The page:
[lg policy] Teachers call for urgency on New Zealand languages policy

Harold Schiffman hfsclpp at GMAIL.COM
Tue Jul 8 15:23:33 UTC 2014

Teachers call for urgency on NZ languages policy

English and community languages teachers attending the 14th National CLESOL
Conference in Wellington this weekend will call on the government to
develop a New Zealand languages policy "as a matter of urgency".

The conference at Rutherford House in Wellington from July 10-13 brings
together community language teachers who work to maintain the first
languages of migrant and refugee groups settled in New Zealand, and English
(ESOL) teachers who work with speakers of other languages in all sectors of

TESOLANZ president Dr Hilary Smith says the changing ethnic make-up of New
Zealand means all political parties need to make language teaching a key

She says that although there are now over 160 different languages spoken in
New Zealand and Auckland is one of the most culturally diverse cities in
the world, we still don’t have a languages policy to support the complex
and diverse needs of people who speak English as a second language.

"The language profile of New Zealand is changing rapidly, and without good
policy and planning to cater for the diverse language needs of a
significant number of residents we run the risk that many will not
participate fully in our society, or reach their potential.

"Acquiring language fluency is a significant barrier to people getting
jobs, understanding the system, getting a basic education and connecting
with the community.

"We need to increase our competency in other languages to trade and do
business in an increasingly complex world - especially now English is not
the first language of many of our major trading partners.

"We also need to see the existing language skills of new migrants as an
asset - not an impediment - to their learning," she says.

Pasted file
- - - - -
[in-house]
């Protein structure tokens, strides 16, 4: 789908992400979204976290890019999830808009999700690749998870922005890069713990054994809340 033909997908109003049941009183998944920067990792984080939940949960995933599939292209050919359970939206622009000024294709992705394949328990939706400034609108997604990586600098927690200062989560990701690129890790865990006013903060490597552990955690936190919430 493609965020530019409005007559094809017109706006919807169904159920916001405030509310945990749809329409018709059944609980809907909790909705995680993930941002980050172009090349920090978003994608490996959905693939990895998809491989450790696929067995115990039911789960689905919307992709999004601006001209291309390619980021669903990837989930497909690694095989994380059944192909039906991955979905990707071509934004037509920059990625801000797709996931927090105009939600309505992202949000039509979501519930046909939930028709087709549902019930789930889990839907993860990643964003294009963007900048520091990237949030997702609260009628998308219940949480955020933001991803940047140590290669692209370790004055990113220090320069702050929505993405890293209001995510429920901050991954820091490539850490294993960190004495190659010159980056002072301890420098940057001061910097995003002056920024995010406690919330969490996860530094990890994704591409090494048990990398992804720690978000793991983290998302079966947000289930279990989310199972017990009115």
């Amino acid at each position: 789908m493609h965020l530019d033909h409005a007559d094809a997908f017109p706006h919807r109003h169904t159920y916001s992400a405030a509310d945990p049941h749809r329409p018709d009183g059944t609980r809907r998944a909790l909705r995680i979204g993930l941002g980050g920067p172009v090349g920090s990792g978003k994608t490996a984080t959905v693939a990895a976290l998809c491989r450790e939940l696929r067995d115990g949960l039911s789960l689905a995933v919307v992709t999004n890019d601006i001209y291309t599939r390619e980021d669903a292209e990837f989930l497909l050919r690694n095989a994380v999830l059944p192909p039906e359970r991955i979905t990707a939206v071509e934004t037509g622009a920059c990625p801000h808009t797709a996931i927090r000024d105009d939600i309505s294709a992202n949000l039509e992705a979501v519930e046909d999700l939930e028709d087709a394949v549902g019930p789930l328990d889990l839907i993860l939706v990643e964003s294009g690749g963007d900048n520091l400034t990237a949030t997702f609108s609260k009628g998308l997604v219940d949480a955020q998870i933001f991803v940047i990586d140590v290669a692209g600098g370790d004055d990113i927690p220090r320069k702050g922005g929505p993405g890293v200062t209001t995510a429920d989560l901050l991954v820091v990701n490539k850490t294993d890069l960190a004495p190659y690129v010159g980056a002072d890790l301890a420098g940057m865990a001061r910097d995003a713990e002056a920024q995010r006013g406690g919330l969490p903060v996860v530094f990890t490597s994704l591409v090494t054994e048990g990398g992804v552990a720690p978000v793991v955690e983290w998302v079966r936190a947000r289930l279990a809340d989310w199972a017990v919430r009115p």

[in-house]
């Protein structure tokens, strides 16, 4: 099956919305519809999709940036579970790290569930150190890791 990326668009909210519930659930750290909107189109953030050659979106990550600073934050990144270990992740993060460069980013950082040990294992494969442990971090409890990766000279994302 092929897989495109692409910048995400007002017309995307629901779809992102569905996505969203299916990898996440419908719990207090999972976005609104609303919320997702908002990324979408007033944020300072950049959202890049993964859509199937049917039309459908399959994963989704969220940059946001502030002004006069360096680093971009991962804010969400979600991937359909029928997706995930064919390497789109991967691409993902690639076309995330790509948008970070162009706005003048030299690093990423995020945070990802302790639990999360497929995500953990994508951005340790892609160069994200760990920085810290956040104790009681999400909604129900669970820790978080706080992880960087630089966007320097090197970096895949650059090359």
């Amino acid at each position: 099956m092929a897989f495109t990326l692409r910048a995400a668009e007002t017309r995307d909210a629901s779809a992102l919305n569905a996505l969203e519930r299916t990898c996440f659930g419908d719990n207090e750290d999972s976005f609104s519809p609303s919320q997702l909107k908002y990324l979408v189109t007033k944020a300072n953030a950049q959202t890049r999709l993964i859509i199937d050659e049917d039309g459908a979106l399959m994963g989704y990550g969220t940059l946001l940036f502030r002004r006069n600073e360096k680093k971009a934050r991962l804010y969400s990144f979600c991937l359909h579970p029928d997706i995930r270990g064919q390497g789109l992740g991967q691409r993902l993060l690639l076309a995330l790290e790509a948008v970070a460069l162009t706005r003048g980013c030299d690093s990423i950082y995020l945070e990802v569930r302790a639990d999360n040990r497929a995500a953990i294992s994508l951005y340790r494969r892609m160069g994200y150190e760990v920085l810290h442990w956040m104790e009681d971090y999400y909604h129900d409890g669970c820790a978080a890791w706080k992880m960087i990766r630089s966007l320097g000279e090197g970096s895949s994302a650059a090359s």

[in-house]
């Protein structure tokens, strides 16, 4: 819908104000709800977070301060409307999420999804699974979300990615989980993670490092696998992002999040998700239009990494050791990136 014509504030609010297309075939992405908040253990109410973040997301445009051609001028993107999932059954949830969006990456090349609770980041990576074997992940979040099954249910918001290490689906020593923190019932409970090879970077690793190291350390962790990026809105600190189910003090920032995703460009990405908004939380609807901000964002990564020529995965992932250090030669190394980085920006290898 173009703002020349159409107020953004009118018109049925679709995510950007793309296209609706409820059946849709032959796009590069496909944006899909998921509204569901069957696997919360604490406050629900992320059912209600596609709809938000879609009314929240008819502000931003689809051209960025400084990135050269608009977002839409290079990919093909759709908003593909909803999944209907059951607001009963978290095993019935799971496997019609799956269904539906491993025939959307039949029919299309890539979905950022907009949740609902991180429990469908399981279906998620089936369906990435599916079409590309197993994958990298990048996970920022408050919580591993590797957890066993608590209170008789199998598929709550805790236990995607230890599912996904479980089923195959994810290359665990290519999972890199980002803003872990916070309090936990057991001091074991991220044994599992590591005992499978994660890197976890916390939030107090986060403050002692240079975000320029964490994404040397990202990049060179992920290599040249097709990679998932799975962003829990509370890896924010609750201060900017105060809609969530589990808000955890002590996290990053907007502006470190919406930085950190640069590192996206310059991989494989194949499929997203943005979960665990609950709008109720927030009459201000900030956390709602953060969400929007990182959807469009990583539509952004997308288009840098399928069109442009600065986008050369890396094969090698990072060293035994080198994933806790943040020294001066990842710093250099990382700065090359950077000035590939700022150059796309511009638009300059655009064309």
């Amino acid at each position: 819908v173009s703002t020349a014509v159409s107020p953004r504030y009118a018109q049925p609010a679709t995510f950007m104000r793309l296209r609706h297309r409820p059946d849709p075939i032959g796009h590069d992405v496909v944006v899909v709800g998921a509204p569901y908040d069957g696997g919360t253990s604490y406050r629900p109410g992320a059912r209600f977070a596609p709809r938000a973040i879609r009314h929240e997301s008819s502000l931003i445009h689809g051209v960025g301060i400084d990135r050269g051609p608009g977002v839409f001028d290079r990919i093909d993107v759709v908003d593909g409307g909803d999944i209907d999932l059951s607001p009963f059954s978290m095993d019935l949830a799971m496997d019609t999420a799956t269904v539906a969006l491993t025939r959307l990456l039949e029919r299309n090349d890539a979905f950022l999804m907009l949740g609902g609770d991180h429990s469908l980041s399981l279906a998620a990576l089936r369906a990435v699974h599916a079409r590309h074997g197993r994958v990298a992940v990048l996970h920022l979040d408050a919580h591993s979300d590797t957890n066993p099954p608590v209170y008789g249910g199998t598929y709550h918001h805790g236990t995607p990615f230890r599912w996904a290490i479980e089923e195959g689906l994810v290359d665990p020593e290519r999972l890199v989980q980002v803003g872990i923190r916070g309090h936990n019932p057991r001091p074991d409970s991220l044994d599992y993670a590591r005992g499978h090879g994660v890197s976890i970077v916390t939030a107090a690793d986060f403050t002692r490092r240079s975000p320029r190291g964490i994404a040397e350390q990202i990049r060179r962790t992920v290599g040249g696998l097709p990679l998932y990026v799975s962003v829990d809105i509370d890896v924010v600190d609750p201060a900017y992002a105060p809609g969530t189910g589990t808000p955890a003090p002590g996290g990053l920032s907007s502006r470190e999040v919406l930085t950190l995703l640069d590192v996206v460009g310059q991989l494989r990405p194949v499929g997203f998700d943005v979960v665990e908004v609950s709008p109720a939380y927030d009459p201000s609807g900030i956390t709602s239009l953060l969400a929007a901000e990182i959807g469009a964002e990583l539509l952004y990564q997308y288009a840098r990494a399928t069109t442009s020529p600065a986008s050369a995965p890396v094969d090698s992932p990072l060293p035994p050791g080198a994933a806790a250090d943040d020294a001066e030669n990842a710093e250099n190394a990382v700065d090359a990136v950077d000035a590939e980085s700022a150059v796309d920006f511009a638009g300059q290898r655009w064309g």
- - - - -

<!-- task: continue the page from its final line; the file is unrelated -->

Dr Smith says TESOLANZ supports the Royal Society and the Human Rights
Commission who have both called for a national languages policy focusing
on: Te Reo Māori and New Zealand Sign Language; Pasifika languages
especially Cook Islands Māori, Niuean and Tokealuan; other community and
heritage languages; and English language.

"Future policy initiatives must be based on good evidence from high quality
local and international research," she says.

"A strong body of international evidence now shows that children who have a
good founda- tion in their first language have better outcomes in all
subjects, including English. This means it’s important for teachers to
understand how to support children’s learning in and of their first

"If we make sure our migrant children are confident in both languages, this
benefits them individually as well as the wider society. In some cases it
will also have a direct economic future benefit, by enabling them to work
confidently across two or more cultures."

Dr Smith says the "I’m not good at languages" mentality is now a luxury for
people in English language speaking countries which is not shared by the
rest of the world, and increasingly we are missing out on the social and
economic benefits that an understanding of other languages brings.

Over 350 community language and ESOL teachers and researchers are expected
to attend the conference, hosted by TESOLANZ in association with CLANZ (the
Community Languages Association of New Zealand).

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